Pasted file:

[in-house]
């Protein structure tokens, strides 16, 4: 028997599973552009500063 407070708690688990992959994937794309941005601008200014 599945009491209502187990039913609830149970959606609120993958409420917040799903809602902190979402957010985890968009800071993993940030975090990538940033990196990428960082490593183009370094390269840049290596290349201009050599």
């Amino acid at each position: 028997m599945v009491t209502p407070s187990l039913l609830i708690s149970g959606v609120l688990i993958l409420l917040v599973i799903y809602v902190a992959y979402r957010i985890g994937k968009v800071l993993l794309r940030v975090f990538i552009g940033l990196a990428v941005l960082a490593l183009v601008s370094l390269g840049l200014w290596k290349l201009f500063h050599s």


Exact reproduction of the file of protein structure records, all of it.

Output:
[in-house]
């Protein structure tokens, strides 16, 4: 028997599973552009500063 407070708690688990992959994937794309941005601008200014 599945009491209502187990039913609830149970959606609120993958409420917040799903809602902190979402957010985890968009800071993993940030975090990538940033990196990428960082490593183009370094390269840049290596290349201009050599």
């Amino acid at each position: 028997m599945v009491t209502p407070s187990l039913l609830i708690s149970g959606v609120l688990i993958l409420l917040v599973i799903y809602v902190a992959y979402r957010i985890g994937k968009v800071l993993l794309r940030v975090f990538i552009g940033l990196a990428v941005l960082a490593l183009v601008s370094l390269g840049l200014w290596k290349l201009f500063h050599s």